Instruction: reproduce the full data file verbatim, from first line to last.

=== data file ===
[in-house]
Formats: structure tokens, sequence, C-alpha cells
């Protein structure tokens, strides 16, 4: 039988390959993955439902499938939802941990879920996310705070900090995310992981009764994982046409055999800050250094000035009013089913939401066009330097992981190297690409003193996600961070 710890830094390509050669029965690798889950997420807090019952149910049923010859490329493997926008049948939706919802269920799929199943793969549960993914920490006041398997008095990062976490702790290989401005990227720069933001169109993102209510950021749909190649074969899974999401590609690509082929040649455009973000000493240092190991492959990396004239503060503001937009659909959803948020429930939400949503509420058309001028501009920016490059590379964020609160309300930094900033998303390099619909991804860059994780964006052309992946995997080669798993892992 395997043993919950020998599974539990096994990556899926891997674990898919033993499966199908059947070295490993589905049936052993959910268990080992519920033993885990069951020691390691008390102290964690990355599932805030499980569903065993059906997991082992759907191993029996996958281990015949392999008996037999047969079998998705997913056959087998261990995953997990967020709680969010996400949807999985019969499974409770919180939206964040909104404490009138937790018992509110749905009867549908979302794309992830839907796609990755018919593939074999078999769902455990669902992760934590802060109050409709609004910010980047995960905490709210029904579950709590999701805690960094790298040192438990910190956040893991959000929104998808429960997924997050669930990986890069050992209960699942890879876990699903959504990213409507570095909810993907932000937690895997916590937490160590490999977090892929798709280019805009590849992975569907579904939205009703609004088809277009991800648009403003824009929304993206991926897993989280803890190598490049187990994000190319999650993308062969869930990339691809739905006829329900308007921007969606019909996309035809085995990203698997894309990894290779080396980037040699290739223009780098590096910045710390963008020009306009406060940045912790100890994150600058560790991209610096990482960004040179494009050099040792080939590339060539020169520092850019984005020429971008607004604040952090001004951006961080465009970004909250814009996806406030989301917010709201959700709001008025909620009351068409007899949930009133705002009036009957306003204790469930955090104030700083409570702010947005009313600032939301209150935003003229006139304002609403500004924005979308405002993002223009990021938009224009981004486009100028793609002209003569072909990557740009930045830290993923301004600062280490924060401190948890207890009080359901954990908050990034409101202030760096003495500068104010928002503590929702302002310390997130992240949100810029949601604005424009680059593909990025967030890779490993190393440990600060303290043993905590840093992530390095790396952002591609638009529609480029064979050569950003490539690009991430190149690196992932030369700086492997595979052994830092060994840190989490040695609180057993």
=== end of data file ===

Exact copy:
[in-house]
Formats: structure tokens, sequence, C-alpha cells
């Protein structure tokens, strides 16, 4: 039988390959993955439902499938939802941990879920996310705070900090995310992981009764994982046409055999800050250094000035009013089913939401066009330097992981190297690409003193996600961070 710890830094390509050669029965690798889950997420807090019952149910049923010859490329493997926008049948939706919802269920799929199943793969549960993914920490006041398997008095990062976490702790290989401005990227720069933001169109993102209510950021749909190649074969899974999401590609690509082929040649455009973000000493240092190991492959990396004239503060503001937009659909959803948020429930939400949503509420058309001028501009920016490059590379964020609160309300930094900033998303390099619909991804860059994780964006052309992946995997080669798993892992 395997043993919950020998599974539990096994990556899926891997674990898919033993499966199908059947070295490993589905049936052993959910268990080992519920033993885990069951020691390691008390102290964690990355599932805030499980569903065993059906997991082992759907191993029996996958281990015949392999008996037999047969079998998705997913056959087998261990995953997990967020709680969010996400949807999985019969499974409770919180939206964040909104404490009138937790018992509110749905009867549908979302794309992830839907796609990755018919593939074999078999769902455990669902992760934590802060109050409709609004910010980047995960905490709210029904579950709590999701805690960094790298040192438990910190956040893991959000929104998808429960997924997050669930990986890069050992209960699942890879876990699903959504990213409507570095909810993907932000937690895997916590937490160590490999977090892929798709280019805009590849992975569907579904939205009703609004088809277009991800648009403003824009929304993206991926897993989280803890190598490049187990994000190319999650993308062969869930990339691809739905006829329900308007921007969606019909996309035809085995990203698997894309990894290779080396980037040699290739223009780098590096910045710390963008020009306009406060940045912790100890994150600058560790991209610096990482960004040179494009050099040792080939590339060539020169520092850019984005020429971008607004604040952090001004951006961080465009970004909250814009996806406030989301917010709201959700709001008025909620009351068409007899949930009133705002009036009957306003204790469930955090104030700083409570702010947005009313600032939301209150935003003229006139304002609403500004924005979308405002993002223009990021938009224009981004486009100028793609002209003569072909990557740009930045830290993923301004600062280490924060401190948890207890009080359901954990908050990034409101202030760096003495500068104010928002503590929702302002310390997130992240949100810029949601604005424009680059593909990025967030890779490993190393440990600060303290043993905590840093992530390095790396952002591609638009529609480029064979050569950003490539690009991430190149690196992932030369700086492997595979052994830092060994840190989490040695609180057993």